Backgrounder: Afghanistan

Written by  Verge June 20, 2009

Beyond the bombings: a glimpse of Afghanistan's recent and not-so-recent history.

Afghanistan is a landlocked country slightly larger than Saskatchewan but a whole lot more rugged. The Central Highlands region, dominated by the Hindu Kush mountain range, occupies most of the country. The climate there is dry, winters are cold and summers are hot.

Afghanistan's checkered past is largely a result of its location at the crossroads of so many different civilizations. Arabs first invaded and occupied most of the region in the 6th century, and Islam became the main religion. In the 12th century, Genghis Khan's marauding armies killed off great swaths of the population, destroyed cities and established Mongol rule.

What followed was hundreds of years of power struggles between different ethnic groups trying to exert control. In the mid-18th century, the native Durrani Pashtuns seized control of most of what is present-day Afghanistan. The monarchy founded by the first King of the Durrani empire, Ahmad Shah Durrani, consolidated all the regions and tribes of Afghanistan.

Durrani's successors ruled the country right up until 1973, when the Afghan Communist Party overthrew them. The government's new leader, Daoud Khan tried to initiate economic and social reforms with little success. His government was in turn overthrown in a bloody coup initiated by the People's Democratic Party of Afghanistan, backed by the Soviet Union.

Many Afghans did not accept the socialist-communist agenda of the PDPA. An opposition movement began to grow and Muslim warriors, known as Mujahedeen, rose up against the government. In 1979, Soviet troops moved into Afghanistan to quell the uprising and help install a new government. In the face of foreign meddling, the rebellion grew stronger. The Soviet war in Afghanistan lasted for nine years. Millions of Afghans fled to neighbouring Pakistan and Iran, and hundreds of thousands of civilians and combatants were killed.

Afghanistan's checkered past is largely a result of its location at the crossroads of so many different civilizations.

After the Soviet withdrawal in 1989, various factions tried to join together to form a government, but with the absence of a common enemy, a pattern of infighting developed between the warlords. Out of the chaos arose the Taliban, a militant movement led by former religious scholars. The Taliban gathered support within Afghanistan and also from foreigners who believed in their vision of a fundamentalist Islamic state. By 1998, the Taliban controlled 90 per cent of the country.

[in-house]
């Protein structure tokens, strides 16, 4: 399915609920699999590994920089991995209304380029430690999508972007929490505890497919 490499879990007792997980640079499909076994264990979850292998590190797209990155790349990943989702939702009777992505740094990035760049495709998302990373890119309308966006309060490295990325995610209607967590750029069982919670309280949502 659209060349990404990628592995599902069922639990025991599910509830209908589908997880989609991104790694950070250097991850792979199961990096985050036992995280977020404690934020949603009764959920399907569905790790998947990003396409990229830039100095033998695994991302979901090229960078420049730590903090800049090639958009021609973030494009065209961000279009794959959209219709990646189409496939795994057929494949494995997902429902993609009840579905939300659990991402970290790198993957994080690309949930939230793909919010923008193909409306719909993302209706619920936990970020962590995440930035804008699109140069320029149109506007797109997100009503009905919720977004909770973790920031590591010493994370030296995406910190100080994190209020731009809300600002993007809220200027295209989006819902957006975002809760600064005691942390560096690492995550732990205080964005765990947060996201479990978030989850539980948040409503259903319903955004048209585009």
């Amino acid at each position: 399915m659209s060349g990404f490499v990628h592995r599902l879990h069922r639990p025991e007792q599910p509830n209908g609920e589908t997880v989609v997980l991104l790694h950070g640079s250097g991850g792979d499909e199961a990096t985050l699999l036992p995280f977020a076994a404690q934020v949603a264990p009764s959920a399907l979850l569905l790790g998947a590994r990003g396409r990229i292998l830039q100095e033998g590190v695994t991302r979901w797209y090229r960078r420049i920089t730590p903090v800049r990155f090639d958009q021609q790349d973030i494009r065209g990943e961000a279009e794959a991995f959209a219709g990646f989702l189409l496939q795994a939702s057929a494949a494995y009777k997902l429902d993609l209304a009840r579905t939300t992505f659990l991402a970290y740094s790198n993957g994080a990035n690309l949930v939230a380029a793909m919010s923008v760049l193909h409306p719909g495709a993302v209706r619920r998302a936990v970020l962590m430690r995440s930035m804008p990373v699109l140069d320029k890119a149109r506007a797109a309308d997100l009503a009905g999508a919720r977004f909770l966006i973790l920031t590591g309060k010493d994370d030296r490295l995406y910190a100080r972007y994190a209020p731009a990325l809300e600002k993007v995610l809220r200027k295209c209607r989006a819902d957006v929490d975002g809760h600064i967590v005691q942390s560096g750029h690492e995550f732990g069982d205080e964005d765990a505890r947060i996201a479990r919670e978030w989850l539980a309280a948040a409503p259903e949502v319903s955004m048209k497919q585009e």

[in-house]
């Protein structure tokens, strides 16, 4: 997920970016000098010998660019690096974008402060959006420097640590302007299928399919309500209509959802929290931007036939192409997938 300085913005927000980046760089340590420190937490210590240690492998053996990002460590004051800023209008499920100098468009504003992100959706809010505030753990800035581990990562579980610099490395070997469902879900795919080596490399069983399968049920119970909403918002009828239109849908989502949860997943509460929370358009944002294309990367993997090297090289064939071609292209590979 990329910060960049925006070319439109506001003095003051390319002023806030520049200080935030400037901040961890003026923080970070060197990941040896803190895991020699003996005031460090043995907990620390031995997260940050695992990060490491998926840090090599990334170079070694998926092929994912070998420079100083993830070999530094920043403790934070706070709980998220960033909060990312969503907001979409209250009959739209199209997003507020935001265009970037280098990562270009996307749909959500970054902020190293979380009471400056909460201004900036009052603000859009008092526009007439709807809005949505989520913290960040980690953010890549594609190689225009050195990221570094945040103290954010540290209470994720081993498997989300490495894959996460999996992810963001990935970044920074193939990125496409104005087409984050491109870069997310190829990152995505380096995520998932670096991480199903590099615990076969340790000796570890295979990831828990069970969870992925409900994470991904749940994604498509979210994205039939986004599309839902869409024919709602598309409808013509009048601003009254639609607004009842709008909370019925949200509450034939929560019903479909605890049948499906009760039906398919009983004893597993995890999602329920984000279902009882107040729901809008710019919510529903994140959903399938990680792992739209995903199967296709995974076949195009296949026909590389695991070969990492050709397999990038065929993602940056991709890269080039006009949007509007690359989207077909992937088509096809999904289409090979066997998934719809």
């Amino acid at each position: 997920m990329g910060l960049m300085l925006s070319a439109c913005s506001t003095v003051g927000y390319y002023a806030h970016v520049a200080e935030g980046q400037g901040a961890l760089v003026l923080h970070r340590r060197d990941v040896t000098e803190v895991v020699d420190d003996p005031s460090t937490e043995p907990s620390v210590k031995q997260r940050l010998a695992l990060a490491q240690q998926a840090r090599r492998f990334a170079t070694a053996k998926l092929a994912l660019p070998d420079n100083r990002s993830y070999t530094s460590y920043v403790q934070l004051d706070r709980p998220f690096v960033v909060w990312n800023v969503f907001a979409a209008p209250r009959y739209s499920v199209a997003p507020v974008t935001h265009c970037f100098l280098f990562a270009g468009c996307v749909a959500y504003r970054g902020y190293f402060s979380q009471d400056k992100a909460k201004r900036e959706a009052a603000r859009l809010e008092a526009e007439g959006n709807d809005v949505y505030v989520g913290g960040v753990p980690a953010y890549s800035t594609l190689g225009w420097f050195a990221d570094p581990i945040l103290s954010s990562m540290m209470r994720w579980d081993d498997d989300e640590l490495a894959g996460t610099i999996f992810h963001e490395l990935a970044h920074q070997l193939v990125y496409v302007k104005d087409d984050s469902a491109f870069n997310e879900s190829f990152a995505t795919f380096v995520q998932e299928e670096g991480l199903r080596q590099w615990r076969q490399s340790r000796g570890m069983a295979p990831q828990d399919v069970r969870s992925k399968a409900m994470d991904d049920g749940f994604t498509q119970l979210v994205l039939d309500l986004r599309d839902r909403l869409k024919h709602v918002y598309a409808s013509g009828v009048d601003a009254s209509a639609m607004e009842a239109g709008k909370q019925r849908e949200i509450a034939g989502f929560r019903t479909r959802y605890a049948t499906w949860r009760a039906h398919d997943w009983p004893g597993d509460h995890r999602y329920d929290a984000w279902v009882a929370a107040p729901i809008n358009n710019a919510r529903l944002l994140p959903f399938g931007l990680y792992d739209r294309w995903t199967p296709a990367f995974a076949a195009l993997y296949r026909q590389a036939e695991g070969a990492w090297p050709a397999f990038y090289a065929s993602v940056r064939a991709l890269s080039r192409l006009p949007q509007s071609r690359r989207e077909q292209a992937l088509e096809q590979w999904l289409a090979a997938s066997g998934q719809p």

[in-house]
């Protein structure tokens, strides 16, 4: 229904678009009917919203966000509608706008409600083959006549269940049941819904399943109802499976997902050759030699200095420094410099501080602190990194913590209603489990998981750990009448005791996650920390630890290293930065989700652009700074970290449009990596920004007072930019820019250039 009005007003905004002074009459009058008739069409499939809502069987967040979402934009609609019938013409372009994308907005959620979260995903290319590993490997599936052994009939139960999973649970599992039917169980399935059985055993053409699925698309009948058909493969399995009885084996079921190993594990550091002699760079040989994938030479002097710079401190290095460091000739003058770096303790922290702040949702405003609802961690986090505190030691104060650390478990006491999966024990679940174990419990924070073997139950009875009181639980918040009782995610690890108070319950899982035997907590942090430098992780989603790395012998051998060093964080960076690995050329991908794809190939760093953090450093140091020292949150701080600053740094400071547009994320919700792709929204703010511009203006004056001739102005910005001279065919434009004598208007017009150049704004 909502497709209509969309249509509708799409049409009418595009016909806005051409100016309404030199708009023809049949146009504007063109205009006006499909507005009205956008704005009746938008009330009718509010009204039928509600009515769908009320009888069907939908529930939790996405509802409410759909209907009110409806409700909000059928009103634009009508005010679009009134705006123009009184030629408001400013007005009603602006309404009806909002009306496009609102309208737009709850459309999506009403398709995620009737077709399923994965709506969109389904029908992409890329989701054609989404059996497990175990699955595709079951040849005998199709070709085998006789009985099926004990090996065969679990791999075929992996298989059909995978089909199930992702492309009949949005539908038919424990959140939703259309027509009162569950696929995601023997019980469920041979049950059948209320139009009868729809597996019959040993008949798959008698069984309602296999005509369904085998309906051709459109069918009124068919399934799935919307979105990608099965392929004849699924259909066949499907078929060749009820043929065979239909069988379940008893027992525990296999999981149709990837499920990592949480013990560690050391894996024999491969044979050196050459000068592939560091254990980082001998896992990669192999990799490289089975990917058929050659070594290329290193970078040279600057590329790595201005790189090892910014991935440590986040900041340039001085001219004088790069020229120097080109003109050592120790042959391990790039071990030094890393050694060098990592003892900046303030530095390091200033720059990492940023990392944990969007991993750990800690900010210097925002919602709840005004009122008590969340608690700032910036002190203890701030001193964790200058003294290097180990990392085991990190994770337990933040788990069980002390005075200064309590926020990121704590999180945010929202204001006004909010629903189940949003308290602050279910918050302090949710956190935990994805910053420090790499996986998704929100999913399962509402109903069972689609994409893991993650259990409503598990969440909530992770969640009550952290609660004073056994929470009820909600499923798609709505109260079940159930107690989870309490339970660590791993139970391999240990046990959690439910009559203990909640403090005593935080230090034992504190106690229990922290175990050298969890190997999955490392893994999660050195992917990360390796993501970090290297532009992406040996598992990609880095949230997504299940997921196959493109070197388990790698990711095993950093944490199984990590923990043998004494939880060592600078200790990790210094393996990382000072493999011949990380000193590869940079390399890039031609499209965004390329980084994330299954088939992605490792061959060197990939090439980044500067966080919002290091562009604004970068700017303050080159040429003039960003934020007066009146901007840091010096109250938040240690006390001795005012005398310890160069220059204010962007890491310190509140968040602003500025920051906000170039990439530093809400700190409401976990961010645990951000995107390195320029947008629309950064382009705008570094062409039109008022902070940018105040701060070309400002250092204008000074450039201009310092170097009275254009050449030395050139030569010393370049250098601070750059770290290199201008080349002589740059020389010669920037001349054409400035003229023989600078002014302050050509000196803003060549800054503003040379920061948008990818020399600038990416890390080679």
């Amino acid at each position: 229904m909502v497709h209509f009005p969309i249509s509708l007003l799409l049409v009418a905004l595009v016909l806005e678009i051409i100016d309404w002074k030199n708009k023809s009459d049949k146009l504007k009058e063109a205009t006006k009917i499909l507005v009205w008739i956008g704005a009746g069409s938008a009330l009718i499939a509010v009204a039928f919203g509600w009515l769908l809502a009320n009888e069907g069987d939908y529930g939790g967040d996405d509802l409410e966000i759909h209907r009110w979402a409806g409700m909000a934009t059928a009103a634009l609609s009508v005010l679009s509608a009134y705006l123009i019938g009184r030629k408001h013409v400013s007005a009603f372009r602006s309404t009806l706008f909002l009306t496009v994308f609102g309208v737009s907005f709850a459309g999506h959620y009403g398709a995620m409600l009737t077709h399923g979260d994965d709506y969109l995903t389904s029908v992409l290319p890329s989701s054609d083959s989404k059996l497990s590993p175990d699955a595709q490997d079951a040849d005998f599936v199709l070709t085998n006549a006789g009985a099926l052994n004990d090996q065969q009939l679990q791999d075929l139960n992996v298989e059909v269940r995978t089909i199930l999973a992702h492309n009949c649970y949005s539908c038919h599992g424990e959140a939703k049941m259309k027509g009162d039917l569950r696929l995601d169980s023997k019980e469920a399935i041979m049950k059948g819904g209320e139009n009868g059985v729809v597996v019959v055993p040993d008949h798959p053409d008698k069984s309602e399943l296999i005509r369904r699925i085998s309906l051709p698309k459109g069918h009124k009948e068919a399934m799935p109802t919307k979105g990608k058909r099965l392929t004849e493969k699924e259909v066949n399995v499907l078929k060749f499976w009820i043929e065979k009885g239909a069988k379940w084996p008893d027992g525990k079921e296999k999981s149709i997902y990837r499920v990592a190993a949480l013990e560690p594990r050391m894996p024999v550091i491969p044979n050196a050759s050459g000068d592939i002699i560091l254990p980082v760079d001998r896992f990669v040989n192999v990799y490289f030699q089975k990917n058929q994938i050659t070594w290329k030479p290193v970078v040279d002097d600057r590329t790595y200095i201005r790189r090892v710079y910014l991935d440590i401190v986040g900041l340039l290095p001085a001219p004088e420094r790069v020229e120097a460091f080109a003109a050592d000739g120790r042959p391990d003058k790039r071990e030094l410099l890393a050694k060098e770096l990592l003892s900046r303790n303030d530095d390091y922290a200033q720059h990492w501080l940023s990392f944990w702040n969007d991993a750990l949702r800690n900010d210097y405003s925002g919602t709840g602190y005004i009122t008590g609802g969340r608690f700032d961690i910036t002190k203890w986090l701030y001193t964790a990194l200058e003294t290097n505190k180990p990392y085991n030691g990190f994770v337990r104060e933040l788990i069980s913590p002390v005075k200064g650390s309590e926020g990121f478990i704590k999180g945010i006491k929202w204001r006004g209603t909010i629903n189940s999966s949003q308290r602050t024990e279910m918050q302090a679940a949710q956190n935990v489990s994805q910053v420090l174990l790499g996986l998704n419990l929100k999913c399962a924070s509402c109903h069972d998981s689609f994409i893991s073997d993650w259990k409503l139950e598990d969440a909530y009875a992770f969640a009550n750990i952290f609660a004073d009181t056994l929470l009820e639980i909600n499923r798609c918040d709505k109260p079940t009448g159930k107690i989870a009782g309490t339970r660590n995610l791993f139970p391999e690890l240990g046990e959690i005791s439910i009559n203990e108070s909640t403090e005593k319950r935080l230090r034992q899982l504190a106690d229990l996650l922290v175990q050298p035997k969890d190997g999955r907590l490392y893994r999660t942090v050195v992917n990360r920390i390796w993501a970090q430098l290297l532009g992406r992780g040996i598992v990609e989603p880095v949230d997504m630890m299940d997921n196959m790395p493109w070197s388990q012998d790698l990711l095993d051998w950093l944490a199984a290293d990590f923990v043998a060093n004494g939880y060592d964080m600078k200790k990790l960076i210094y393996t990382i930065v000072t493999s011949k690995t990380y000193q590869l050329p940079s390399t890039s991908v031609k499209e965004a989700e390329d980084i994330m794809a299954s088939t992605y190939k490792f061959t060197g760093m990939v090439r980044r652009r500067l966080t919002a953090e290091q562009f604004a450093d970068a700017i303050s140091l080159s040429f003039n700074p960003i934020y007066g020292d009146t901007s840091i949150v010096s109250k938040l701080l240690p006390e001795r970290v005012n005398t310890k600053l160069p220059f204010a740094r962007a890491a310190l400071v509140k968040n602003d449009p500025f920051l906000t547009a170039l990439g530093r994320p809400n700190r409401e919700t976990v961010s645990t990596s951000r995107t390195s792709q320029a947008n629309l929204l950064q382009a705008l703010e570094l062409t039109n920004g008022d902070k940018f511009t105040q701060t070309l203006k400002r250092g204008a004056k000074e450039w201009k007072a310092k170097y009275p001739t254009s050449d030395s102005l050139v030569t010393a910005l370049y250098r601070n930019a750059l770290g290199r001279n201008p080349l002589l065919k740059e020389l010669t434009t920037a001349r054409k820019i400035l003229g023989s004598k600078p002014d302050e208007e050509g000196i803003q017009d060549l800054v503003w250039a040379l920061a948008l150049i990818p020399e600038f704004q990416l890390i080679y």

The Taliban implemented a form of Islamic law, or Shari'ah that severely limited the freedoms of those under their power. Women's freedoms, in particular were greatly diminished. Punishments for breaking Islamic laws included amputations and death by stoning. The Taliban, also came down hard on minorities living in Afghanistan. Meanwhile, the fighting between the Taliban and the opposition Northern Alliance, in what had become the most heavily landmined nation in the world, continued like a bad habit.

In 1998, the United Nations demanded that the Taliban cease providing shelter and support for international terrorists, including Osama bin Laden. Bin Laden had already been indicted by the United States for his role in the bombing of US embassies in Kenya and Tanzania that summer.

Then, in 2001, bin Laden and his suicidal Al-Qaeda henchmen decided to take out their frustrations on whoever happened to be working a world away in the World Trade Centre office towers of New York City. After the attacks, the US condemned the Taliban for providing shelter for Bin Laden and allowing him to operate in their country. A month later, a massive international invasion force led by the US military destroyed the Taliban government and took over Afghanistan.

Since the invasion, the international community has dumped billions into rebuilding the country's ruined infrastructure, but corruption and continued unrest has hampered the reconstruction effort. In October 2004, Hamid Karzai was voted into power after Afghanistan's first ever democratic election, unifying the country on paper, but not in reality. The Karzai-led national assembly effectively governs the city of Kabul, which has been heavily protected by NATO's International Security Assistance Force (ISAF). Bringing the outlying regions under control is proving much more difficult.

In March, a Canadian force of 2,200 troops took over the lead role in a mission to root out Taliban and Al-Qaeda warriors operating in the southern parts of the country around Kandahar, where the number of attacks by insurgants has markedly increased since last fall.

Another problem dogging Afghanistan's recovery is the fact it's the number one opium poppy producing country in the world. The trade has flourished in the free-market system that's sprung up since the US-led invasion in 2001.

This year (2006), leaders from 70 countries met in London, England to draft the Afghanistan Compact, a road map for establishing security, governance, the rule of law, human rights and economic and social development in the country over the next five years. The nations agreed to back up their plan with a further $10.5 billion in aid.

Progress is being made in Afghanistan, but it's slow. There's a growing realization that if another September 11 scenario is to be avoided and Afghanistan is to ever find its feet, Canada and the rest of the countries with troops and support staff on the ground will have to stay a lot longer than they already have.

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